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Unpacking Spectacles in Jordan Peele’s ‘Nope’

The opinions expressed in this article are the writer’s own and do not reflect the views of Her Campus.
This article is written by a student writer from the Her Campus at Texas chapter.

It’s been around nine months since the release of Jordan Peele’s latest film Nope, and the film is still on my mind. The film inevitably and frustratingly got completely ignored by the Academy Awards, which is a shame because it was one of the most inventive, nuanced, and beautifully made films of the last year. I know the film got a lot of flack for being confusing, but Peele gives his audiences all the pieces to the puzzle and it’s up to them to put those pieces together to form a picture. In case you were unsuccessful in solving that puzzle, no worries, as I will be explaining the meaning behind the plot, ending, and the characters of Nope. Suspenseful, scary, and thought-provoking; Peele manages to subvert our expectations of the traditional alien invasion horror movie to create a film that feels fresh yet nostalgic.

“I will cast abominable filth upon you, make you vile, and make you a spectacle. — Nahum 3:6”

The opening Bible verse tells the audience what the story is centered around: spectacles. Peele plays around with interwoven storylines, one about the Haywood siblings trying to capture footage of the alien/UFO, and Jupe’s unhealthy response to the trauma of Gordy’s vicious attack on a TV set. These two plot lines might appear to feel disconnected, but they both comment on our tendency to capture and profit off of any type of spectacle, and how this can be problematic.

When Jupe is explaining to Emerald and OJ what happened during the attack, he doesn’t give his own account of it, but rather a Saturday Night Live interpretation of it. Here, Jupe is processing his own trauma through the lens of someone else’s comedy sketch. His office is lined with memorabilia from the attack and the stage show that he was on, commodifying his trauma. Jupe has turned his trauma into a spectacle that he sells, also trying to do the same with the UFO. When Jupe tries to feed the UFO a horse as part of a show, the UFO decides to eat Jupe, his family, and all the audience members, leaving the horse alone. This was obviously not part of the plan, and Jupe learns a bit too late that you can’t control spectacles or animals for entertainment. In the end, Jupe is physically consumed by the spectacle that he was trying to make money off of. The relationship between trauma and spectacles teeters between therapeutic and dangerous.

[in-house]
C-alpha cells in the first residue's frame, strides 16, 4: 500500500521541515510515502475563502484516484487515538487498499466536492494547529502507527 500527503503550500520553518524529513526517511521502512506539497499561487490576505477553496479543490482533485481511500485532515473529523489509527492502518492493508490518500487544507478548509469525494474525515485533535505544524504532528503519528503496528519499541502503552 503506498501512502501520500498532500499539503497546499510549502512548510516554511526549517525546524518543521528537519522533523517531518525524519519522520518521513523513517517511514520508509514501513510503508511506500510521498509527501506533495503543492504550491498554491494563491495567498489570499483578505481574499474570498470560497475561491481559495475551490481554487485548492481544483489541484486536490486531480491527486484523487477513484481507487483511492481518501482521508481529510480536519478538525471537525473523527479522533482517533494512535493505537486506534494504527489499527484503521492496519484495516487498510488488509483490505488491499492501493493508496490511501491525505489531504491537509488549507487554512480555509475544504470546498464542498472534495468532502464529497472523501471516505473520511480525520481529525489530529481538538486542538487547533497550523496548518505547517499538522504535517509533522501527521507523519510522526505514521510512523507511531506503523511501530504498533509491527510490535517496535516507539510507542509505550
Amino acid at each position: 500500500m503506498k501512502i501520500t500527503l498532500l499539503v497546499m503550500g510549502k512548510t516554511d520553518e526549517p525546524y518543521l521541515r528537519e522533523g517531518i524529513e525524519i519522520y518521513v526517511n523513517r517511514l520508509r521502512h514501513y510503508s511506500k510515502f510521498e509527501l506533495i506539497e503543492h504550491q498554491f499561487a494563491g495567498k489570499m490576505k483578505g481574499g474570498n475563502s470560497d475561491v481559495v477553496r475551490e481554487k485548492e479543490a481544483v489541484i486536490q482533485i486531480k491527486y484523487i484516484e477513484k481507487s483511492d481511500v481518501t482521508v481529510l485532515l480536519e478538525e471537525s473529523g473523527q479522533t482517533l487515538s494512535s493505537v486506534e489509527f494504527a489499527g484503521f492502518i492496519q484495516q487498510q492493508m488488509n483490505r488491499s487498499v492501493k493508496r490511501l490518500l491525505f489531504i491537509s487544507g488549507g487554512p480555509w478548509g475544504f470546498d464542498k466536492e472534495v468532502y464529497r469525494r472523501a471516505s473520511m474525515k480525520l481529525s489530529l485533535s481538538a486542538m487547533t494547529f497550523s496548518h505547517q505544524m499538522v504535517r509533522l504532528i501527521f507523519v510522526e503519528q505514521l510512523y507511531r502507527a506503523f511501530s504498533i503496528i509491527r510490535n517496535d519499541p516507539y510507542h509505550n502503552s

OJ and Emerald want to capture and profit off of the alien/UFO that killed their father. Gaining fame, money, and recognition from getting a shot of the UFO would theoretically allow the siblings to take back some of the power that their family had in Hollywood, which since has vanished. Angel also seeks materialistic gain, but outwardly says that their capturing the UFO, or “Jean Jacket,” could save lives or even the world at large. No matter how the characters try to rationalize their efforts, they all still view Jean Jacket as a creature and animal to exploit.

When watching horror movies, we as audience members have two options: to look or not look. Horror movies bring out our worst fears but can be escapist in nature. Horror movies often serve as a voice for the marginalized, speaking on social issues. If we look at these horrifying and traumatic images found in social commentary horror, we are forced to come to terms with the many grievances that plague our world. However, there is a privilege in being able to heal through viewing these images, because audience members don’t have to bear the burden of capturing images of trauma. There’s also a privilege in choosing to ignore important themes in these types of films because said themes might not impact audiences. OJ quickly figures out that as long as they don’t look at Jean Jacket, it won’t swallow them up. However, in the end, OJ is forced to look at Jean Jacket for a period of time in order for him and Emerald to escape. Although the obsession with spectacles is something that the film clearly criticizes, Nope also tells the audience it’s important to remember that not everyone has the luxury to ignore the intersection between spectacles and trauma.

she/her Freshman journalism major at the University of Texas at Austin! An Aquarius who has a passion for film, creative writing, pop culture, and figure skating/dance! IG: @sophiasandovall Twitter: @sophiasandovall Letterboxd: @sophisandovall